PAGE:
###

To obtain further information on NINRs research activities, call the NINR Information Office at 301-496-0207. NINR press releases, fact sheets and other materials are available on the Internet at http://www.nih.gov/ninr.


Story Source:

The above story is based on materials provided by NIH-National Institute Of Nursing Research. Note: Materials may be edited for content and length.


Cite This Page:

NIH-National Institute Of Nursing Research. "Relaxation And Music Significantly Reduce Patients' Postoperative Pain." ScienceDaily. ScienceDaily, 10 May 1999. <www.sciencedaily.com/releases/1999/05/990510064413.htm>.
NIH-National Institute Of Nursing Research. (1999, May 10). Relaxation And Music Significantly Reduce Patients' Postoperative Pain. ScienceDaily. Retrieved October 30, 2014 from www.sciencedaily.com/releases/1999/05/990510064413.htm
NIH-National Institute Of Nursing Research. "Relaxation And Music Significantly Reduce Patients' Postoperative Pain." ScienceDaily. www.sciencedaily.com/releases/1999/05/990510064413.htm (accessed October 30, 2014).

Share This



More Health & Medicine News

Thursday, October 30, 2014

Featured Research

from universities, journals, and other organizations


Featured Videos

from AP, Reuters, AFP, and other news services

Mind-Controlled Prosthetic Arm Restores Amputee Dexterity

Mind-Controlled Prosthetic Arm Restores Amputee Dexterity

Reuters - Innovations Video Online (Oct. 29, 2014) A Swedish amputee who became the first person to ever receive a brain controlled prosthetic arm is able to manipulate and handle delicate objects with an unprecedented level of dexterity. The device is connected directly to his bone, nerves and muscles, giving him the ability to control it with his thoughts. Matthew Stock reports. Video provided by Reuters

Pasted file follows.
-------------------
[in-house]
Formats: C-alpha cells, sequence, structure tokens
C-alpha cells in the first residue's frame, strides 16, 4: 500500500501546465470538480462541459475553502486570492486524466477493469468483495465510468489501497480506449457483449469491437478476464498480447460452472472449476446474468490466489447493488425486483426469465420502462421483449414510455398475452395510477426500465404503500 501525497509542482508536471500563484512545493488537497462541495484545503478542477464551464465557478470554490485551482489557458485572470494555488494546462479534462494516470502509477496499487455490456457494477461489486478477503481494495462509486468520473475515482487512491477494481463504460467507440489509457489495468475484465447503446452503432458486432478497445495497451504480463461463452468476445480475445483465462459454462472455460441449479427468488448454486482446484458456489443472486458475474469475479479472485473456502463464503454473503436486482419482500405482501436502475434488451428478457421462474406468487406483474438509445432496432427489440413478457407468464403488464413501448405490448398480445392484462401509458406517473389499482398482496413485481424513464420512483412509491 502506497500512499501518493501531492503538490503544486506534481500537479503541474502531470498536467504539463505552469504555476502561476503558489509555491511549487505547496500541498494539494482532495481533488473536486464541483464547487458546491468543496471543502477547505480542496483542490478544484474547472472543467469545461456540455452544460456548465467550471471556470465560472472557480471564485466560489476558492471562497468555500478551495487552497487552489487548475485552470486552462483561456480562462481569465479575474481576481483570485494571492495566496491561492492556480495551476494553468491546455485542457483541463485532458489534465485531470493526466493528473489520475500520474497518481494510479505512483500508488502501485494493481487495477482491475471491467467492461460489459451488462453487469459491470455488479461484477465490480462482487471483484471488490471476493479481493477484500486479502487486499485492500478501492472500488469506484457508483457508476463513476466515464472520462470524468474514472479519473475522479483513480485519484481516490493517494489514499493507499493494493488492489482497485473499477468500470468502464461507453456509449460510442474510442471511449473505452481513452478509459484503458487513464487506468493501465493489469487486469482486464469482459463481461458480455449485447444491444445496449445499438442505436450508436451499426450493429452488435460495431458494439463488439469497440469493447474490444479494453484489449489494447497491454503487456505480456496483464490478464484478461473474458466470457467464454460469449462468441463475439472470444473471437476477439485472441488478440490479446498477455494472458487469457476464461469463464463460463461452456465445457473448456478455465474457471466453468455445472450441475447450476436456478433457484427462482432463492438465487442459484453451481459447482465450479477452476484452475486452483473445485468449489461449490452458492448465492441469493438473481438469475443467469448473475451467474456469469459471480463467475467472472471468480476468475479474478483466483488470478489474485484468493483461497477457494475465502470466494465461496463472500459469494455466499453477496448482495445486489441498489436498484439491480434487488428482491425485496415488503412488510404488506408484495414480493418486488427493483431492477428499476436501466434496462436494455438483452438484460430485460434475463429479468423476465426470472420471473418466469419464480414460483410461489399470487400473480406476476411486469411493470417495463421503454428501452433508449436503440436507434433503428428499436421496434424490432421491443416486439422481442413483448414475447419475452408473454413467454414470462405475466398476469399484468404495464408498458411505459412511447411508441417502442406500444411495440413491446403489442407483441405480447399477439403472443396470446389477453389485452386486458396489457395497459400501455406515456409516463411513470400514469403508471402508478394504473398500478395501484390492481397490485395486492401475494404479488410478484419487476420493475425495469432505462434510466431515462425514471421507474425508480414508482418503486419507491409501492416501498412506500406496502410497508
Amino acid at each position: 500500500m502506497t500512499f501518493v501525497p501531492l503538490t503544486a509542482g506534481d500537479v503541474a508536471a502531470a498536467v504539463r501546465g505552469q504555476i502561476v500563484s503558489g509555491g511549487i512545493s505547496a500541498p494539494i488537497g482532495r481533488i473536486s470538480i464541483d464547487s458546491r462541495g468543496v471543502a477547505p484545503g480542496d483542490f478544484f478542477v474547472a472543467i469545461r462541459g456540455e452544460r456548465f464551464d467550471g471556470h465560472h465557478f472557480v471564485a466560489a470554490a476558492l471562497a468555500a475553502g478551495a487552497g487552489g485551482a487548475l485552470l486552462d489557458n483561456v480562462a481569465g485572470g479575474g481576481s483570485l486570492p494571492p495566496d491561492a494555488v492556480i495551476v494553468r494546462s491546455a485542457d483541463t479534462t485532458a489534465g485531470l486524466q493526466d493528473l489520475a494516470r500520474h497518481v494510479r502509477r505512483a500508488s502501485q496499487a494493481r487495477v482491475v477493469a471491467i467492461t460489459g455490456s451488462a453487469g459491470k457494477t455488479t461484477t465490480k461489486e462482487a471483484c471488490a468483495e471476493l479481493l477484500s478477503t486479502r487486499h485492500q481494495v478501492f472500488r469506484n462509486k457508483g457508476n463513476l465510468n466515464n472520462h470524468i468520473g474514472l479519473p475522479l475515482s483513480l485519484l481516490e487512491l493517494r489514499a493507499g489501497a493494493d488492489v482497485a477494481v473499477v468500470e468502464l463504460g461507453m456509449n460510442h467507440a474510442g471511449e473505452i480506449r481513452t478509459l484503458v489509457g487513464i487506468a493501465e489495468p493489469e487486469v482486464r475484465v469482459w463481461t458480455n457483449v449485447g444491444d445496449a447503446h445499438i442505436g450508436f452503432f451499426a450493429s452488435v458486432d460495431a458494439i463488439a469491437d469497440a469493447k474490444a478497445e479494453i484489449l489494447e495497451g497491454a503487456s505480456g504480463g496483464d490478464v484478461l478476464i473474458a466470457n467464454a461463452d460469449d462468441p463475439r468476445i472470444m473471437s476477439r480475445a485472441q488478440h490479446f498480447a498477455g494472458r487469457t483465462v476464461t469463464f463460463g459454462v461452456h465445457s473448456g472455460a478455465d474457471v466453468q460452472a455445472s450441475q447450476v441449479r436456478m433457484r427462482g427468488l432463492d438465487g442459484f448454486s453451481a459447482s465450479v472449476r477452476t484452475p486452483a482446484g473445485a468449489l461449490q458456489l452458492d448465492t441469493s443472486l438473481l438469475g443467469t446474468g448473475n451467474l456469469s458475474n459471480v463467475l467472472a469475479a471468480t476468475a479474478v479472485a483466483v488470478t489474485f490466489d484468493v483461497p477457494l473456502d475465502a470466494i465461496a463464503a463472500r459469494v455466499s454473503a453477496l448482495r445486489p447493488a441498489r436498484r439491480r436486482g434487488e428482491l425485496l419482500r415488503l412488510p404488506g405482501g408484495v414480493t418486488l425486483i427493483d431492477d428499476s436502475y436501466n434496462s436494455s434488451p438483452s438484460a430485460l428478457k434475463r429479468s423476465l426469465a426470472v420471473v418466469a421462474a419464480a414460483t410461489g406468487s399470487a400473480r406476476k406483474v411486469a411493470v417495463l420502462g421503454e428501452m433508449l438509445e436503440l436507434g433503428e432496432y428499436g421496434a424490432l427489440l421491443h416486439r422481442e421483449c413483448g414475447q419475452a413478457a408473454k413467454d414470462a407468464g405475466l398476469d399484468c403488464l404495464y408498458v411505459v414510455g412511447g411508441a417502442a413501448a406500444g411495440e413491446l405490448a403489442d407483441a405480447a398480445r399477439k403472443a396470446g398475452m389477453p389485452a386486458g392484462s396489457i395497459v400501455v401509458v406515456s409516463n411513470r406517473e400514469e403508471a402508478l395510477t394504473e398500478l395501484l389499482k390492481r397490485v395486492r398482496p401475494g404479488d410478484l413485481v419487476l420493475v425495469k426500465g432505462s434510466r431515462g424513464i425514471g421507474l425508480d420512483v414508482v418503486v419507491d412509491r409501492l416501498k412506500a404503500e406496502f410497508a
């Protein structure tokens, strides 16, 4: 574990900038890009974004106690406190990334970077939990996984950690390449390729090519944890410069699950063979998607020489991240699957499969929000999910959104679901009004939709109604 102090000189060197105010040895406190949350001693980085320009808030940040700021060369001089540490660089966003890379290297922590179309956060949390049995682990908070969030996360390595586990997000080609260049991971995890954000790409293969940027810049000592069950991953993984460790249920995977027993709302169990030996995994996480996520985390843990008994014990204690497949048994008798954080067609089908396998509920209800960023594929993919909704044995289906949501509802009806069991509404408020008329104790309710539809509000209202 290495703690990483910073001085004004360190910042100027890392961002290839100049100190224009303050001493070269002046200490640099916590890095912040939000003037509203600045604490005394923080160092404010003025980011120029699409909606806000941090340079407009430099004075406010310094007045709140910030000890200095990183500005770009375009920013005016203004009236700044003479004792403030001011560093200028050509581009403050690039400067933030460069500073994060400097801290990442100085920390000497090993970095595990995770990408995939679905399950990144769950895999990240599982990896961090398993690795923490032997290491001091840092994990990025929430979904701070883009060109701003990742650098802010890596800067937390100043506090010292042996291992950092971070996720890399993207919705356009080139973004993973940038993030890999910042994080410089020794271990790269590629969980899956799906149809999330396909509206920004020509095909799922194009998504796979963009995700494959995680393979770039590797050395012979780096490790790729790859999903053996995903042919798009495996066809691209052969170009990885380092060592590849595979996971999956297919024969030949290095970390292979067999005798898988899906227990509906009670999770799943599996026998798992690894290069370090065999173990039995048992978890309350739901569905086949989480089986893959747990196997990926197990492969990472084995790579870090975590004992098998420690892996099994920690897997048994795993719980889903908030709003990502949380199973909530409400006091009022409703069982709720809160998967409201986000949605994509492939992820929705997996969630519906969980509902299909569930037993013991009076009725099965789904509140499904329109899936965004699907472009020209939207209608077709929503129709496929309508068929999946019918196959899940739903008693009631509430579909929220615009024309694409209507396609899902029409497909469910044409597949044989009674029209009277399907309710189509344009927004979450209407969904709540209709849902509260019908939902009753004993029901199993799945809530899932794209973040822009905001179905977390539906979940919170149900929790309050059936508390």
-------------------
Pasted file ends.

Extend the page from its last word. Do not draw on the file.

Powered by NewsLook.com
Google To Use Nanoparticles, Wearables To Detect Disease

Google To Use Nanoparticles, Wearables To Detect Disease

Newsy (Oct. 29, 2014) Google X wants to improve modern medicine with nanoparticles and a wearable device. It's all an attempt to tackle disease detection and prevention. Video provided by Newsy
Powered by NewsLook.com
Can Drinking Milk Lead To Early Death?

Can Drinking Milk Lead To Early Death?

Newsy (Oct. 29, 2014) Researchers in Sweden released a study showing heavy milk drinkers face an increased mortality risk from a variety of causes. Video provided by Newsy
Powered by NewsLook.com
Obama: The US Will Not 'run and Hide' From Ebola

Obama: The US Will Not 'run and Hide' From Ebola

AP (Oct. 29, 2014) Surrounded by health care workers in the White House East Room, President Barack Obama said the U.S. will likely see additional Ebola cases in the weeks ahead. But he said the nation can't seal itself off in the fight against the disease. (Oct. 29) Video provided by AP
Powered by NewsLook.com

Search ScienceDaily

Number of stories in archives: 140,361

Find with keyword(s):
Enter a keyword or phrase to search ScienceDaily for related topics and research stories.

Save/Print:
Share:

Breaking News:

Strange & Offbeat Stories


Health & Medicine

Mind & Brain

Living & Well

In Other News

... from NewsDaily.com

Science News

Health News

    Environment News

    Technology News



    Save/Print:
    Share:

    Free Subscriptions


    Get the latest science news with ScienceDaily's free email newsletters, updated daily and weekly. Or view hourly updated newsfeeds in your RSS reader:

    Get Social & Mobile


    Keep up to date with the latest news from ScienceDaily via social networks and mobile apps:

    Have Feedback?


    Tell us what you think of ScienceDaily -- we welcome both positive and negative comments. Have any problems using the site? Questions?
    Mobile: iPhone Android Web
    Follow: Facebook Twitter Google+
    Subscribe: RSS Feeds Email Newsletters
    Latest Headlines Health & Medicine Mind & Brain Space & Time Matter & Energy Computers & Math Plants & Animals Earth & Climate Fossils & Ruins